There is a variety of new technologies to be covered and I have to prepare materials from scratch for them after receiving a company request. What comes next are meetings with the client, management staff and target auditory, precisely calculating the amount of hours needed, topics, group knowledge level and the amount of exercises needed (unless it is a seminar-based course with no labs). Important thing is targeting the right group. I do send some quiz/test based forms to be filled which cover subjective evaluations from the trainees as well as technical questions helping me to figure out their level and averegize that value with their own personal marks. Forming a group of the same level is important for the pace - should be neither too quick, nor too slow.
Normally, for a training we need to do a research of the technology even if we're well acquainted with it. Some history at first (project creators, release date, where did inspiration come from), related technologies (comparison tables), current release and newest features. I have to create an agenda of topics and topic contents as well - just as books do. Then I need to design a structured material, put some code samples, graphics (diagrams), create demos and exercises for the people if needed. So we have extensive slides, demos on-site and exercises for the labs or at home.
I usually follow the same pattern creating a course content. I do create skeletons of presentations and estimate very roughly in a matter of time. Then I follow this flow. Here it is.
- Check previous training course folders. Since I've trained a number of training classes already, there is a chance that I can reuse some presentations or at least slides (graphics, code samples, comparisons, stats) for the current training as well. I could also mix 3 presentations and create a pretty neat and useful one here.
- Check out Slideshare. We're creating slides. Then why not we check for other slides from authors and see if we could learn anything new or gain inspiration about demos and labs.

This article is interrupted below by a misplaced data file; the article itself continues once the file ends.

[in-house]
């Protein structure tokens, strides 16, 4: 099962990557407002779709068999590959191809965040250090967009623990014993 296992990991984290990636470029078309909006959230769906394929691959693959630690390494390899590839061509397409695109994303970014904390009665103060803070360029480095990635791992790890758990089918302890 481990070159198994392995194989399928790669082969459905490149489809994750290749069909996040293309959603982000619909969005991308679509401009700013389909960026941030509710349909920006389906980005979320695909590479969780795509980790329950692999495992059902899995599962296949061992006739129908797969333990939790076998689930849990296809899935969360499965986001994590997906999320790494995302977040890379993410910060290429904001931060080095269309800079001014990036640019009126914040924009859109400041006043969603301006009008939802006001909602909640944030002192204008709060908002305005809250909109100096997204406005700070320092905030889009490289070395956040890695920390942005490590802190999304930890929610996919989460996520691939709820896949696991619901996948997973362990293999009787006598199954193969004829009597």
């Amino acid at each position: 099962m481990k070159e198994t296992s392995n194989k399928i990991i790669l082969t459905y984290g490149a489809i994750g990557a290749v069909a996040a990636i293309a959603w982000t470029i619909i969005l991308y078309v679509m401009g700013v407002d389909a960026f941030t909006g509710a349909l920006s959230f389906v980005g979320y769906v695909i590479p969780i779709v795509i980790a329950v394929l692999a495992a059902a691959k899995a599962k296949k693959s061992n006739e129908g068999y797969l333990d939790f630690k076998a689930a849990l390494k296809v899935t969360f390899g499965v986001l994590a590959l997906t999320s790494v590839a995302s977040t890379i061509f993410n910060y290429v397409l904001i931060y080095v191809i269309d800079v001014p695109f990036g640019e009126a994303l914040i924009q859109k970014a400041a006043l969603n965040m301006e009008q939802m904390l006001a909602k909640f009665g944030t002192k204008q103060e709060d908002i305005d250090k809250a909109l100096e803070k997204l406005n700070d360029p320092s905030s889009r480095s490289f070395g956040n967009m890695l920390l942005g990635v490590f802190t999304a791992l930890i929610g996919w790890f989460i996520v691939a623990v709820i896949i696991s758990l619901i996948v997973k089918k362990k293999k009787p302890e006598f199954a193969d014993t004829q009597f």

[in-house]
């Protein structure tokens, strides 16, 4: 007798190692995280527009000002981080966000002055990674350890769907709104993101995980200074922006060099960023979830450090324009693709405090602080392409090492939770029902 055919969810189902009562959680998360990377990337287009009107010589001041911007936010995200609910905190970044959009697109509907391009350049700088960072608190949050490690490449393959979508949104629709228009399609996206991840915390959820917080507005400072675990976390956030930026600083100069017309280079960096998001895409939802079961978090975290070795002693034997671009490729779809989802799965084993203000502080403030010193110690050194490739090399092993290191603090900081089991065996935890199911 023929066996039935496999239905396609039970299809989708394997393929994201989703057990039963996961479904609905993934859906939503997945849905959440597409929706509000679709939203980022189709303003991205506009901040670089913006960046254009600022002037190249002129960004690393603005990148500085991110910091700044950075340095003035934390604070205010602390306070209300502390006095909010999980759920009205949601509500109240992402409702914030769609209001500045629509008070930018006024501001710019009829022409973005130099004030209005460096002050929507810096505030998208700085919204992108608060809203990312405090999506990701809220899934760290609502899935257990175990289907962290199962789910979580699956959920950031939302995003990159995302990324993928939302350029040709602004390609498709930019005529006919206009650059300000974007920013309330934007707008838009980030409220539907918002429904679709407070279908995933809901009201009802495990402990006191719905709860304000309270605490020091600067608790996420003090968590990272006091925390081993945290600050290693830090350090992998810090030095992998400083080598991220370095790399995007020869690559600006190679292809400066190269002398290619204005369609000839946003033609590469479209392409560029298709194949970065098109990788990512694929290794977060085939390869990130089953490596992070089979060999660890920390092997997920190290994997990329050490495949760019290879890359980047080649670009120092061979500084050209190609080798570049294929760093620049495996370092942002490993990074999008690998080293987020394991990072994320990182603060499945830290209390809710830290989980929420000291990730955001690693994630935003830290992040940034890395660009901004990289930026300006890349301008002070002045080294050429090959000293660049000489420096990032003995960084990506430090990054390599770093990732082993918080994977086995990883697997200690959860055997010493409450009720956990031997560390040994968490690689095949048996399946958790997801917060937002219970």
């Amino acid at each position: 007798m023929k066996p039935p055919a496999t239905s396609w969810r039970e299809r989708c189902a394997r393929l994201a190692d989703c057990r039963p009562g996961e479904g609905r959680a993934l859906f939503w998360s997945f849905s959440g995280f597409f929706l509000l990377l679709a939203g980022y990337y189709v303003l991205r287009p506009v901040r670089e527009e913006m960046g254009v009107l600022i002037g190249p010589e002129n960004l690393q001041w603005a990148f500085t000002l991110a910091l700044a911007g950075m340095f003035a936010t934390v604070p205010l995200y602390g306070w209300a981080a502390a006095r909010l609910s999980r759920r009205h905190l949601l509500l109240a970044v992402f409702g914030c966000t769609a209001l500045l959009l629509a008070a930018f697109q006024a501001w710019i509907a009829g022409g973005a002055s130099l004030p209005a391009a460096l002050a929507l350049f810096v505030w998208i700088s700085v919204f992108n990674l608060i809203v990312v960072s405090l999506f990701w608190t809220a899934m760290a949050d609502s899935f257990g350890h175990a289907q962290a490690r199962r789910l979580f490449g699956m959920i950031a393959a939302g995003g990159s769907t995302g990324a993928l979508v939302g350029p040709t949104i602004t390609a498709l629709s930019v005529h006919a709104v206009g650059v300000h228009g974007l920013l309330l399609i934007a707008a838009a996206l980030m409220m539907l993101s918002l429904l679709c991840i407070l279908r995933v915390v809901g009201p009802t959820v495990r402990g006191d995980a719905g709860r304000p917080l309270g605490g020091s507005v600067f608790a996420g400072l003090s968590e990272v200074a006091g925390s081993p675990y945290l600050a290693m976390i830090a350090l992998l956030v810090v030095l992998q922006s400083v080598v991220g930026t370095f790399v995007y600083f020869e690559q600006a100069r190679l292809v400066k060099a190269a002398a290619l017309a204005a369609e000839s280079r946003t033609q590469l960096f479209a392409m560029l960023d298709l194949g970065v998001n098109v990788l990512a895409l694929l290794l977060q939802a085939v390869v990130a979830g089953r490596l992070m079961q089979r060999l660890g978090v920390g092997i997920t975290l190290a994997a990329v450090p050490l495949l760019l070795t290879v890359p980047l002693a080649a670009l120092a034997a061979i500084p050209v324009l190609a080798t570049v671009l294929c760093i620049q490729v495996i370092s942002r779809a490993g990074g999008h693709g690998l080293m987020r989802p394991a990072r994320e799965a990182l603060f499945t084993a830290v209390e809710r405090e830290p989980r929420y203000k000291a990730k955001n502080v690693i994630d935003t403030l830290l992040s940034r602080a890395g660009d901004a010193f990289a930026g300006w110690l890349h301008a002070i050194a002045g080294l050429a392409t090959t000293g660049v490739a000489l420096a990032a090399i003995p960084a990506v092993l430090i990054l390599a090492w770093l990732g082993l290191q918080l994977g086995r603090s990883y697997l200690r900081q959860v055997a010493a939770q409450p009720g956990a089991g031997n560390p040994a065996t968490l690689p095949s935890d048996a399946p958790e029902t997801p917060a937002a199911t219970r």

- Google for other similar training courses. Since I've already built my skeleton and my timing, it'd be great to compare it to several other training classes out there. This could be _very_ subjective as it depends on the level of understanding of the group, the type of the training (lectures, samples, Q&A, labs, other) but still some synchronization could be done based on similar training programs.
- Search for tutorials and FAQ. Straight forward, browse online for tutorials and FAQ sections that could help adding some piece of information or example in the slides.
- Google with filetype:ppt. An extra slideshare search addition for other presentations all over the world. I managed to find a Chinese presentation once that was not readable for me, but 2 of the graphics were very helpful.
- Check for libraries and demos. Sites such as Java2s and other resources are so called 'code repositories'. Same goes for github and sourceforge and more, so you could find great sample projects or code snippets, well documented there.
- Check on YouTube. I used to not search for video tuts for several years, but latest trends show that many techs are covered as video tutorials and samples on YouTube which is great. So use it as an extra resource.
- Google for standard search phrases for the technology X such as: X examples, X demos, X code samples, X library. It helps.
- DZone/Reddit search. Social bookmarking sites and directories could be related to the tech you need to cover. Try them as well.
- Amazon. Similar to the training courses, check for books (to purchase if needed) or see the agenda and topics covered - you might have missed something important in your scope.
- #yourtechhere. Twitter has too many people so they could talk about what you need. The chance to read spam is high, but you could find rare facts there.
- StackOverflow/Nabble - super interesting Q&A questions for the most frequent issues with the tech could help for the support panel. You can even find the authors of the product you write about.
- Podcasts. Still not that popular, but you could download some audio material to your player and listen to it as a study book. Some universities even have open courses.
- Cheatsheets. I love them all. They have structured content with graphics or tables for the most important phases on every popular (and not so popular) technology. I even tend to give them to students while doing some exams to help a bit and use their reading memory.